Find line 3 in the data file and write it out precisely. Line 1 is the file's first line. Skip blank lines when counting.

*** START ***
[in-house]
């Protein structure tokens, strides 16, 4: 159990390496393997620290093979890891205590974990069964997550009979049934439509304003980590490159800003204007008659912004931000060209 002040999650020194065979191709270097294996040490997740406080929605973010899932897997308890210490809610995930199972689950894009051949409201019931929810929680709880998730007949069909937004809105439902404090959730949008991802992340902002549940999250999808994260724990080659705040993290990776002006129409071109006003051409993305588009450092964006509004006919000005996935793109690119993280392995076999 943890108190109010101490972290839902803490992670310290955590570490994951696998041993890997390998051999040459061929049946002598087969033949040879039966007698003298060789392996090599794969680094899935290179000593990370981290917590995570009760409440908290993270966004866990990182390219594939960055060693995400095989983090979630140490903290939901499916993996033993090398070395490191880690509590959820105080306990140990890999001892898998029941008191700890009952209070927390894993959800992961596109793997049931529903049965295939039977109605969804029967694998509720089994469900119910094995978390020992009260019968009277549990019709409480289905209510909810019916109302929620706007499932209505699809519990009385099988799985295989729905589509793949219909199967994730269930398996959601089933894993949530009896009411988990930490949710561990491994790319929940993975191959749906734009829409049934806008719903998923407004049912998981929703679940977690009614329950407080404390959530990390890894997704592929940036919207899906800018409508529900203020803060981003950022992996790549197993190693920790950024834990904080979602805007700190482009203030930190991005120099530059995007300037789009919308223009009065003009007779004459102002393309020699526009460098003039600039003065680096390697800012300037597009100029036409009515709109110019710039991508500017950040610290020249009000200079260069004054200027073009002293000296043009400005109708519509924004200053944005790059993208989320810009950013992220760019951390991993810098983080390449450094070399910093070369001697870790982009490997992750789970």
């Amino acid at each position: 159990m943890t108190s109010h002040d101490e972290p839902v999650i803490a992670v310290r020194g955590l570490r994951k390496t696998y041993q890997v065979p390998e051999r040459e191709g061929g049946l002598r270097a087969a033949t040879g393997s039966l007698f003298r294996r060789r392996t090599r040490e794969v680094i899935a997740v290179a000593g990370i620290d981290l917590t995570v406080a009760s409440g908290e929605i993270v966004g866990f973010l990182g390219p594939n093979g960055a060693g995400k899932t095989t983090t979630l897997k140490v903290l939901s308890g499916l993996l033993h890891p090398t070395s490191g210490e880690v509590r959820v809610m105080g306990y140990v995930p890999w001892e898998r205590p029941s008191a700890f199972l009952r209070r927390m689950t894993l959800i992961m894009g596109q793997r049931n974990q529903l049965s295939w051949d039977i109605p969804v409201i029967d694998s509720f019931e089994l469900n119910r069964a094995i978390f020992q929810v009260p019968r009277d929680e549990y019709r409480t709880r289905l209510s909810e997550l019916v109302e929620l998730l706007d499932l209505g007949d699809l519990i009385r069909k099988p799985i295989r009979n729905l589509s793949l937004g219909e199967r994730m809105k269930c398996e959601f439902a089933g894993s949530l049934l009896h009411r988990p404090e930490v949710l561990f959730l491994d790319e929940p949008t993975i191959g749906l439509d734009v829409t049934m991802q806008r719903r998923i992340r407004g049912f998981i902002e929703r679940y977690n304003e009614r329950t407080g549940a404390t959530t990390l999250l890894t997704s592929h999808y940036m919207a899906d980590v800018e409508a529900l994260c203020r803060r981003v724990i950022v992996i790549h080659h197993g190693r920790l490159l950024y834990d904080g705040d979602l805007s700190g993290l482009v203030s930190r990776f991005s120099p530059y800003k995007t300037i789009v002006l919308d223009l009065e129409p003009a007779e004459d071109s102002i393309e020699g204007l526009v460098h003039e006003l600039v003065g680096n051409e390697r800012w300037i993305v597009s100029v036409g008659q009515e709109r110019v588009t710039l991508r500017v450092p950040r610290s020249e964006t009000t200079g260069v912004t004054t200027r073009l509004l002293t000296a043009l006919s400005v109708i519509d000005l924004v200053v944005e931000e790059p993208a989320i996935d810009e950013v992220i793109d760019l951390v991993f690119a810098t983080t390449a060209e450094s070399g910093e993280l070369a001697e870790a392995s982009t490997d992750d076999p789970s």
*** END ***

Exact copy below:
């Amino acid at each position: 159990m943890t108190s109010h002040d101490e972290p839902v999650i803490a992670v310290r020194g955590l570490r994951k390496t696998y041993q890997v065979p390998e051999r040459e191709g061929g049946l002598r270097a087969a033949t040879g393997s039966l007698f003298r294996r060789r392996t090599r040490e794969v680094i899935a997740v290179a000593g990370i620290d981290l917590t995570v406080a009760s409440g908290e929605i993270v966004g866990f973010l990182g390219p594939n093979g960055a060693g995400k899932t095989t983090t979630l897997k140490v903290l939901s308890g499916l993996l033993h890891p090398t070395s490191g210490e880690v509590r959820v809610m105080g306990y140990v995930p890999w001892e898998r205590p029941s008191a700890f199972l009952r209070r927390m689950t894993l959800i992961m894009g596109q793997r049931n974990q529903l049965s295939w051949d039977i109605p969804v409201i029967d694998s509720f019931e089994l469900n119910r069964a094995i978390f020992q929810v009260p019968r009277d929680e549990y019709r409480t709880r289905l209510s909810e997550l019916v109302e929620l998730l706007d499932l209505g007949d699809l519990i009385r069909k099988p799985i295989r009979n729905l589509s793949l937004g219909e199967r994730m809105k269930c398996e959601f439902a089933g894993s949530l049934l009896h009411r988990p404090e930490v949710l561990f959730l491994d790319e929940p949008t993975i191959g749906l439509d734009v829409t049934m991802q806008r719903r998923i992340r407004g049912f998981i902002e929703r679940y977690n304003e009614r329950t407080g549940a404390t959530t990390l999250l890894t997704s592929h999808y940036m919207a899906d980590v800018e409508a529900l994260c203020r803060r981003v724990i950022v992996i790549h080659h197993g190693r920790l490159l950024y834990d904080g705040d979602l805007s700190g993290l482009v203030s930190r990776f991005s120099p530059y800003k995007t300037i789009v002006l919308d223009l009065e129409p003009a007779e004459d071109s102002i393309e020699g204007l526009v460098h003039e006003l600039v003065g680096n051409e390697r800012w300037i993305v597009s100029v036409g008659q009515e709109r110019v588009t710039l991508r500017v450092p950040r610290s020249e964006t009000t200079g260069v912004t004054t200027r073009l509004l002293t000296a043009l006919s400005v109708i519509d000005l924004v200053v944005e931000e790059p993208a989320i996935d810009e950013v992220i793109d760019l951390v991993f690119a810098t983080t390449a060209e450094s070399g910093e993280l070369a001697e870790a392995s982009t490997d992750d076999p789970s």